Derived from the Greek words, skhizein (to split) and phren (mind), Schizophrenia is a mental disorder that affects one’s thought process. The term ‘schizophrenia’ was coined by Eugen Bleuler in 1908. It was first described by Benedict Morel in 1853 as a mental illness affecting teenagers and young adults. The term Dementia Praecox was used in 1891 by Arnold Pick that means ‘early dementia’. Later in 1893 Emil Kraepelin also described Dementia Praecox as a disease of the brain, a form of dementia that affected young adults.
It was Kurt Schneider, a German psychiatrist who around 1950, first listed the symptoms of Schizophrenia, distinguishing them from other psychotic disorders. Called Schneider’s first-rank symptoms, these include delusions and hearing hallucinatory voices. There are positive and negative symptoms. Positive symptoms are mainly delusions and auditory hallucinations, which are present in only schizophrenics. Negative symptoms are those that are not present in schizophrenic persons but are found in healthy persons, such as the inability of normal speech and expression of pleasure, lack of motivation, and having no desire to form relationships.
Schizophrenia affects men and women equally. It rarely occurs in children, but awareness of childhood-onset Schizophrenia is increasing. The risk is highest for an identical twin of a person with schizophrenia. A young adult having an abnormal behaviour is confirmed to be a case of Schizophrenia based on the victim’s self-reported experiences and abnormalities in behaviour reported by family members and friends. Psychiatric assessment basically includes a psychiatric history of the disorder in the family and development of typical symptoms ascertaining the possible factors that might have triggered the disease. No laboratory tests are conducted for substantiating the diagnosis as the observed behaviour itself is quite typical of this mental disorder.
The most widely used standardized criteria for diagnosing schizophrenia is based on the American Psychiatric Association’s Diagnostic and Statistical Manual of Mental Disorders, version DSM-IV-TR, and the World Health Organization’s International Statistical Classification of Diseases and Related Health Problems, the ICD-10. The latter criteria are typically used in European countries, while the DSM criteria are used in the United States and the rest of the world. The three diagnostic criteria generally accepted for diagnosing schizophrenia are the following: First, the presence of at least two characteristic symptoms (delusions, hallucinations, disorganized speech, disorganized behaviour, catatonic behaviours). Second, the presence of social/occupational dysfunction that makes the victim unable to carry out normal work where interaction with family members, friends and colleagues is important. Lastly is the presence of above symptoms for at least six months.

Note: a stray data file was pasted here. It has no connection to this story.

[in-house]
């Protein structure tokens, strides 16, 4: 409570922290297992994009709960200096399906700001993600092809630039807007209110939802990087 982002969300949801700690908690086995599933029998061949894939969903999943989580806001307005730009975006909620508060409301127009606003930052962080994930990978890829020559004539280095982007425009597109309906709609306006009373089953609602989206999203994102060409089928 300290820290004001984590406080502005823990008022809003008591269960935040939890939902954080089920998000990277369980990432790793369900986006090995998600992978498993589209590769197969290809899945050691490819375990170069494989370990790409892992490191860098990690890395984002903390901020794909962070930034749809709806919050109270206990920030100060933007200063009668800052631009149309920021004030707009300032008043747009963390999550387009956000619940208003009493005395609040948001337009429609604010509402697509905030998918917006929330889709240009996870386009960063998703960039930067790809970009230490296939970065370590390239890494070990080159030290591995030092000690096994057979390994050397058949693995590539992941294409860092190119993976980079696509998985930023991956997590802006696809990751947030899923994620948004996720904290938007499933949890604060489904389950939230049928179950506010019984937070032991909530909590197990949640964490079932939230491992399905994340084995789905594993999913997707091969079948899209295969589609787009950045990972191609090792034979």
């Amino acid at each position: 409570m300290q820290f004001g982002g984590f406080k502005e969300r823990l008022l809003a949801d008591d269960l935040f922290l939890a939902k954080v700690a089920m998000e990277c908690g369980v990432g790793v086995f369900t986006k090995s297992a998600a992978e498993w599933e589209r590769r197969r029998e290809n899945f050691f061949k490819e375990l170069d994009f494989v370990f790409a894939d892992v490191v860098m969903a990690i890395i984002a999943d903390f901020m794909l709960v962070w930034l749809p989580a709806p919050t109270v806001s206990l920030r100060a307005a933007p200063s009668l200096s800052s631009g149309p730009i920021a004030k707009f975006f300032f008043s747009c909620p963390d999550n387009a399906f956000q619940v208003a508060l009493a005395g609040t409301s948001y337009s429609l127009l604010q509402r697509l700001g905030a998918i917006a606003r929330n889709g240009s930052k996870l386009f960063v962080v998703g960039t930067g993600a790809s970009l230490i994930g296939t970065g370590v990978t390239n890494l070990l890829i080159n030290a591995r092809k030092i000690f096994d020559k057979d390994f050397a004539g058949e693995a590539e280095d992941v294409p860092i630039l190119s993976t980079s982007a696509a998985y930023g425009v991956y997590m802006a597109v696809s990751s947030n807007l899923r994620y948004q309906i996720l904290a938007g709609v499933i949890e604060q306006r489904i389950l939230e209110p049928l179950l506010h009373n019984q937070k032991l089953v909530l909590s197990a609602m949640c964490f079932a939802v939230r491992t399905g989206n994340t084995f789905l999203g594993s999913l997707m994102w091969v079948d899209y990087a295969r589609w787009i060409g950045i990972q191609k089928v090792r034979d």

The symptoms of Schizophrenia are quite typical, although psychotic symptoms are also present in other mental disorders, like bipolar disorder, personality disorder and drug-induced psychosis, while non-bizzare delusions are present in social anxiety disorder. Similarly, the symptoms of obsessive compulsive disorder are different from the delusions of Schizophrenia.
Analysis of brain functioning with Positron Emission Tomography (PET) a nuclear medicine imaging technique that produces a 3D image of body’s functional processes has shown that a lowered frontal lobe activation of the brain during a working memory task, poses the risk of increased activity of a neurotransmitter called ‘dopamine’ in the synaptic junctions where neurons meet. Besides the frontal lobes, functional differences in the brain activity of schizophrenics also occur in the hippocampus and temporal lobes. Similarly, Magnetic Resonance Imaging (MRI) and other brain imaging technologies have toady revealed the clear-cut differences in the brain activity of schizophrenics.
The brains of people with Schizophrenia also look different from those of healthy people. Thanks to these imaging technologies, differences in the size and structure of certain areas of the brain in schizophrenics are clearly known today. MRI studies have shown that the volume of the whole brain and the hippocampus region are markedly reduced in schizophrenics, while the fluid-filled cavities at the center of the brain, called ventricles, are larger in schizophrenics as compared to healthy individuals.